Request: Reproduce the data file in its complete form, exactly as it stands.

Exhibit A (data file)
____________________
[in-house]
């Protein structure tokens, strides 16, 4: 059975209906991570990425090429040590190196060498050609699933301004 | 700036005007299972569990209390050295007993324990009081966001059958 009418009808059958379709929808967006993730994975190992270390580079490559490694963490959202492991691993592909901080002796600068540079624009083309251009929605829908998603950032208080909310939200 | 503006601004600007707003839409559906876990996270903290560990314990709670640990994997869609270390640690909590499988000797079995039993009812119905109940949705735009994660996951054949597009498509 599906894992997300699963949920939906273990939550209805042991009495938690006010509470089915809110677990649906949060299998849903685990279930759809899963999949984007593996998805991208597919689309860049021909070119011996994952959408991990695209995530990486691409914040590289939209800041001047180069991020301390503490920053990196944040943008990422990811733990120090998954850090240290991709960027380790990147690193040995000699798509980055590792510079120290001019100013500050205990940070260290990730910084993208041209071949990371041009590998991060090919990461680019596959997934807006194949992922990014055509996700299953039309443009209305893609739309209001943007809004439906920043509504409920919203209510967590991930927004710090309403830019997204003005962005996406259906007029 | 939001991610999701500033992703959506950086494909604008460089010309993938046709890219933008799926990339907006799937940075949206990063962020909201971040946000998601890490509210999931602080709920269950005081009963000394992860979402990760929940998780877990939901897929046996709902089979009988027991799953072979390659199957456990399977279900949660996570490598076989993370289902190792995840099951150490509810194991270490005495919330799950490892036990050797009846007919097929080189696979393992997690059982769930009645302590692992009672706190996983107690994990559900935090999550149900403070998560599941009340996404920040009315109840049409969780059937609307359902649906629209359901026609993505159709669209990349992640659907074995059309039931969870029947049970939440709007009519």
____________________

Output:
[in-house]
């Protein structure tokens, strides 16, 4: 059975209906991570990425090429040590190196060498050609699933301004 | 700036005007299972569990209390050295007993324990009081966001059958 009418009808059958379709929808967006993730994975190992270390580079490559490694963490959202492991691993592909901080002796600068540079624009083309251009929605829908998603950032208080909310939200 | 503006601004600007707003839409559906876990996270903290560990314990709670640990994997869609270390640690909590499988000797079995039993009812119905109940949705735009994660996951054949597009498509 599906894992997300699963949920939906273990939550209805042991009495938690006010509470089915809110677990649906949060299998849903685990279930759809899963999949984007593996998805991208597919689309860049021909070119011996994952959408991990695209995530990486691409914040590289939209800041001047180069991020301390503490920053990196944040943008990422990811733990120090998954850090240290991709960027380790990147690193040995000699798509980055590792510079120290001019100013500050205990940070260290990730910084993208041209071949990371041009590998991060090919990461680019596959997934807006194949992922990014055509996700299953039309443009209305893609739309209001943007809004439906920043509504409920919203209510967590991930927004710090309403830019997204003005962005996406259906007029 | 939001991610999701500033992703959506950086494909604008460089010309993938046709890219933008799926990339907006799937940075949206990063962020909201971040946000998601890490509210999931602080709920269950005081009963000394992860979402990760929940998780877990939901897929046996709902089979009988027991799953072979390659199957456990399977279900949660996570490598076989993370289902190792995840099951150490509810194991270490005495919330799950490892036990050797009846007919097929080189696979393992997690059982769930009645302590692992009672706190996983107690994990559900935090999550149900403070998560599941009340996404920040009315109840049409969780059937609307359902649906629209359901026609993505159709669209990349992640659907074995059309039931969870029947049970939440709007009519």